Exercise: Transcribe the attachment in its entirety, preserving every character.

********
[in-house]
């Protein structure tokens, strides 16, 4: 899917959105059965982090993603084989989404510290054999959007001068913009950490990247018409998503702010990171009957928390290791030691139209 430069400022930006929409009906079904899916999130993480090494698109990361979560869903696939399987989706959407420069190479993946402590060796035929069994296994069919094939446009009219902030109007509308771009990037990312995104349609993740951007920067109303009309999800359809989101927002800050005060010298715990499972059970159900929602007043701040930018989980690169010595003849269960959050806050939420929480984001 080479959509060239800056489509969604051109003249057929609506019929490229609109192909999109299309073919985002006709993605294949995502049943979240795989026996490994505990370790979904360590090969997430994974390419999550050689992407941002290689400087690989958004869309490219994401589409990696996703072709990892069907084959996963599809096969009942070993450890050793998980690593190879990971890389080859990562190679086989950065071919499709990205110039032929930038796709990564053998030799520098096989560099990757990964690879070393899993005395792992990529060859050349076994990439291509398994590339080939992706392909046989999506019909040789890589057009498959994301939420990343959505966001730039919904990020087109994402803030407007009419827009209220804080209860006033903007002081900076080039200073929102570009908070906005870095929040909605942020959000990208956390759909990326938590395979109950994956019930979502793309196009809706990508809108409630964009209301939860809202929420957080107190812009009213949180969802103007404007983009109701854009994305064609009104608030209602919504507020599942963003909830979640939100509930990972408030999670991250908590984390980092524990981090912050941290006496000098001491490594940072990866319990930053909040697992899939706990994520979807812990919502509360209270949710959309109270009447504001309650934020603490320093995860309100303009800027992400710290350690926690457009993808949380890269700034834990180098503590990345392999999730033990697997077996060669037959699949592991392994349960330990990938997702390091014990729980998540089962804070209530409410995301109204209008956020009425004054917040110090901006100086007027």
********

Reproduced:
[in-house]
């Protein structure tokens, strides 16, 4: 899917959105059965982090993603084989989404510290054999959007001068913009950490990247018409998503702010990171009957928390290791030691139209 430069400022930006929409009906079904899916999130993480090494698109990361979560869903696939399987989706959407420069190479993946402590060796035929069994296994069919094939446009009219902030109007509308771009990037990312995104349609993740951007920067109303009309999800359809989101927002800050005060010298715990499972059970159900929602007043701040930018989980690169010595003849269960959050806050939420929480984001 080479959509060239800056489509969604051109003249057929609506019929490229609109192909999109299309073919985002006709993605294949995502049943979240795989026996490994505990370790979904360590090969997430994974390419999550050689992407941002290689400087690989958004869309490219994401589409990696996703072709990892069907084959996963599809096969009942070993450890050793998980690593190879990971890389080859990562190679086989950065071919499709990205110039032929930038796709990564053998030799520098096989560099990757990964690879070393899993005395792992990529060859050349076994990439291509398994590339080939992706392909046989999506019909040789890589057009498959994301939420990343959505966001730039919904990020087109994402803030407007009419827009209220804080209860006033903007002081900076080039200073929102570009908070906005870095929040909605942020959000990208956390759909990326938590395979109950994956019930979502793309196009809706990508809108409630964009209301939860809202929420957080107190812009009213949180969802103007404007983009109701854009994305064609009104608030209602919504507020599942963003909830979640939100509930990972408030999670991250908590984390980092524990981090912050941290006496000098001491490594940072990866319990930053909040697992899939706990994520979807812990919502509360209270949710959309109270009447504001309650934020603490320093995860309100303009800027992400710290350690926690457009993808949380890269700034834990180098503590990345392999999730033990697997077996060669037959699949592991392994349960330990990938997702390091014990729980998540089962804070209530409410995301109204209008956020009425004054917040110090901006100086007027």